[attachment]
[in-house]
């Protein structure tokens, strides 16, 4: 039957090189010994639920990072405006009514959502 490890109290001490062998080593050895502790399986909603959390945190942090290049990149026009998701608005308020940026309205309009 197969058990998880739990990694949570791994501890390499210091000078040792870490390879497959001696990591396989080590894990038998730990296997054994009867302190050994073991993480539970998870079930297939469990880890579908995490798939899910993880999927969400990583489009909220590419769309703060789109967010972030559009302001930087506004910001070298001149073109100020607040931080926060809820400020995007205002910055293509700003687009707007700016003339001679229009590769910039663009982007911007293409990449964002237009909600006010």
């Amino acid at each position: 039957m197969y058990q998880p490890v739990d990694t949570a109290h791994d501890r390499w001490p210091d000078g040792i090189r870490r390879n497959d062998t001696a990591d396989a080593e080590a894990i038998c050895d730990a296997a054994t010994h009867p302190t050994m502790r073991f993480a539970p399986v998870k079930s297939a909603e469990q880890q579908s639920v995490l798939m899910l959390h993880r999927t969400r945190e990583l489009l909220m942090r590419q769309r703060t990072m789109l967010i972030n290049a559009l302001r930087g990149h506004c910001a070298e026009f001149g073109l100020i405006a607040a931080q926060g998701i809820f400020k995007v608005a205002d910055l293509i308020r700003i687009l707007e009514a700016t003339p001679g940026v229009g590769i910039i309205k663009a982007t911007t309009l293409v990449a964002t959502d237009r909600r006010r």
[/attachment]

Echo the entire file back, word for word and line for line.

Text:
[in-house]
């Protein structure tokens, strides 16, 4: 039957090189010994639920990072405006009514959502 490890109290001490062998080593050895502790399986909603959390945190942090290049990149026009998701608005308020940026309205309009 197969058990998880739990990694949570791994501890390499210091000078040792870490390879497959001696990591396989080590894990038998730990296997054994009867302190050994073991993480539970998870079930297939469990880890579908995490798939899910993880999927969400990583489009909220590419769309703060789109967010972030559009302001930087506004910001070298001149073109100020607040931080926060809820400020995007205002910055293509700003687009707007700016003339001679229009590769910039663009982007911007293409990449964002237009909600006010």
């Amino acid at each position: 039957m197969y058990q998880p490890v739990d990694t949570a109290h791994d501890r390499w001490p210091d000078g040792i090189r870490r390879n497959d062998t001696a990591d396989a080593e080590a894990i038998c050895d730990a296997a054994t010994h009867p302190t050994m502790r073991f993480a539970p399986v998870k079930s297939a909603e469990q880890q579908s639920v995490l798939m899910l959390h993880r999927t969400r945190e990583l489009l909220m942090r590419q769309r703060t990072m789109l967010i972030n290049a559009l302001r930087g990149h506004c910001a070298e026009f001149g073109l100020i405006a607040a931080q926060g998701i809820f400020k995007v608005a205002d910055l293509i308020r700003i687009l707007e009514a700016t003339p001679g940026v229009g590769i910039i309205k663009a982007t911007t309009l293409v990449a964002t959502d237009r909600r006010r």